The city of Cortez plans to create a youth commission for local teens who want to get involved in government.
During a busy workshop on Tuesday, the city’s new management intern, Peyton Heitzman, presented research and a tentative plan for a commission, based on plans other cities’ programs.
In cities across Colorado, members of youth commissions organize local service and education projects in exchange for training in leadership skills and, in some cases, new scholarship opportunities. The City Council listed the creation of a youth commission among the goals in its 2017 strategic plan, and Heitzman said she hopes to make it a reality in time for the end of this school year.
Heitzman presented research on nine city governments in Colorado that run youth commissions, including Durango. Most of the groups act as advisory boards to the City Council and organize one or two big projects per year. For example, Durango’s Youth Engagement Program organizes an annual “Youth Expo” to teach other students about local job and volunteer opportunities.
All the towns Heitzman listed have at least one city staff member who works as a liaison with the youth commission, but she said the idea is to let high school students do most of the work themselves, just like members of any other city advisory board.
“Students can bring their interests to the table and work on projects that are important to them,” she said.
City Manager Shane Hale said Heitzman would lead the commission, but a few staff members might need to support it, especially since she only has a two-year contract with the city. He said he has spoken with several school leaders about the idea, but he plans to leave most of the details up to students.
“I don’t want it to be like, ‘Hey, look, there’s a youth commission, and we’ve figured everything out for you,’” he said.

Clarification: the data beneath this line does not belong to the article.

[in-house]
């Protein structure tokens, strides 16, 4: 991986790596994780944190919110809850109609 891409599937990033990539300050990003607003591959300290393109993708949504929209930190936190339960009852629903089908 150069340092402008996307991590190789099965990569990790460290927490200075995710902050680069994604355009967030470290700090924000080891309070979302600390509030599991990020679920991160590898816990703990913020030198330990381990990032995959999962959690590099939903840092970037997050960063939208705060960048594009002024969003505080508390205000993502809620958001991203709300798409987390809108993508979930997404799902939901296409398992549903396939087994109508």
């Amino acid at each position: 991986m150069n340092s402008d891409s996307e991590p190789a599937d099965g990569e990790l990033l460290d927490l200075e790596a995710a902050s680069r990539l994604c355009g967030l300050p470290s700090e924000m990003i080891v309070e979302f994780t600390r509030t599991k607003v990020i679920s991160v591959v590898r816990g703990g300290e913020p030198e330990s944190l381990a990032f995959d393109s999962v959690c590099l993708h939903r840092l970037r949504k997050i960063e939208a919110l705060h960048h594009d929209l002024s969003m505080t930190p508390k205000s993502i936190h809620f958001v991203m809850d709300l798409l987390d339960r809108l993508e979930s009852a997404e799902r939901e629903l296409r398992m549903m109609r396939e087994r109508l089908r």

He recommended city staff start by recruiting a charter committee of Cortez students. They would spend the summer putting together rules, meeting times, election policies, plans for projects and other details necessary for starting a commission. They could bring a plan to the council in August, Hale said, and the council could appoint the first members of the youth commission.
Council members at the workshop were mostly in favor of the idea. Bob Archibeque encouraged Heitzman to make the commission as diverse as the Cortez community.
“People who have money, people who don’t have money, Native Americans, Mexican-American kids, white kids ... so all their voices are heard,” he said.
Some council members asked how big the budget for the youth commission would be. Hale said the city likely wouldn’t decide that until the commission was formed, but he said “it would be nice” if the city could fund a few scholarships.
Heitzman said she hopes to have a group of students by summer.
It wasn’t the only discussion dealing with volunteers in education that evening. In the regular meeting after the workshop, Mayor Karen Sheek gave a proclamation honoring the AmeriCorps volunteers who run the Montezuma School to Farm Project and serve other local nonprofits.
Tuesday’s meeting was the last for council members Archibeque and Shawna McLaughlin, whose terms have ended. Hale announced during the regular meeting that the city will host an orientation for new council members at 5:30 p.m. on April 17.
Other actionDuring the workshop and the regular meeting that followed, the City Council also:
Discussed more details on hiring an interim manager to replace Hale during the search for a new city manager. Council members tentatively decided to hire Chris Burkett part-time, and told him about some of the projects likely to take up most of his summer, such as finalizing the city’s acquisition of the old Montezuma-Cortez High School property and starting the 2019 budget.Agreed to donate $2,500 to the Rural Philanthropy Days event later this year in Cortez.Awarded three General Services Department bids: one for fertilizer for the Conquistador Golf Course, one for bandwidth used by the city’s internet services and one for vehicles to be used by the police, water and planning and building departments.